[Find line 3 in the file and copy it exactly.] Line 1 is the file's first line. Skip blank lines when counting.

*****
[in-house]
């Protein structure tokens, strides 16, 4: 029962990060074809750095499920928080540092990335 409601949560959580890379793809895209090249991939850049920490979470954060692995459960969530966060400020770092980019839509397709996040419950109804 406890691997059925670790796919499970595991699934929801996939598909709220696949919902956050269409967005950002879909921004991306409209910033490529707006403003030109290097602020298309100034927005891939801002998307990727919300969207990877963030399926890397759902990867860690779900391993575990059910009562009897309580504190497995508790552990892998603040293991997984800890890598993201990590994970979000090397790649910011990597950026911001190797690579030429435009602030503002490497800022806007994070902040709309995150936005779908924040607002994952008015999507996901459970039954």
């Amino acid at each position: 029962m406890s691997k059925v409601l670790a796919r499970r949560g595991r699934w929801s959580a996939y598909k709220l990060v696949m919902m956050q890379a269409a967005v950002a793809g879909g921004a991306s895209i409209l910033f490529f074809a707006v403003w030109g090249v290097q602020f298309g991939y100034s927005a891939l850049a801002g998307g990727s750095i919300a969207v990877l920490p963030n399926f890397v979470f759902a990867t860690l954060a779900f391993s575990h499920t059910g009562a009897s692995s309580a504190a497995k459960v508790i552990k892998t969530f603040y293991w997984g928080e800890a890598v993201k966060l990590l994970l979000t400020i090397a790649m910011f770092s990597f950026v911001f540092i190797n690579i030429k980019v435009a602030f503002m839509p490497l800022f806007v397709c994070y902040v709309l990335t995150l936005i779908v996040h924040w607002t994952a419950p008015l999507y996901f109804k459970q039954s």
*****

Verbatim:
């Amino acid at each position: 029962m406890s691997k059925v409601l670790a796919r499970r949560g595991r699934w929801s959580a996939y598909k709220l990060v696949m919902m956050q890379a269409a967005v950002a793809g879909g921004a991306s895209i409209l910033f490529f074809a707006v403003w030109g090249v290097q602020f298309g991939y100034s927005a891939l850049a801002g998307g990727s750095i919300a969207v990877l920490p963030n399926f890397v979470f759902a990867t860690l954060a779900f391993s575990h499920t059910g009562a009897s692995s309580a504190a497995k459960v508790i552990k892998t969530f603040y293991w997984g928080e800890a890598v993201k966060l990590l994970l979000t400020i090397a790649m910011f770092s990597f950026v911001f540092i190797n690579i030429k980019v435009a602030f503002m839509p490497l800022f806007v397709c994070y902040v709309l990335t995150l936005i779908v996040h924040w607002t994952a419950p008015l999507y996901f109804k459970q039954s």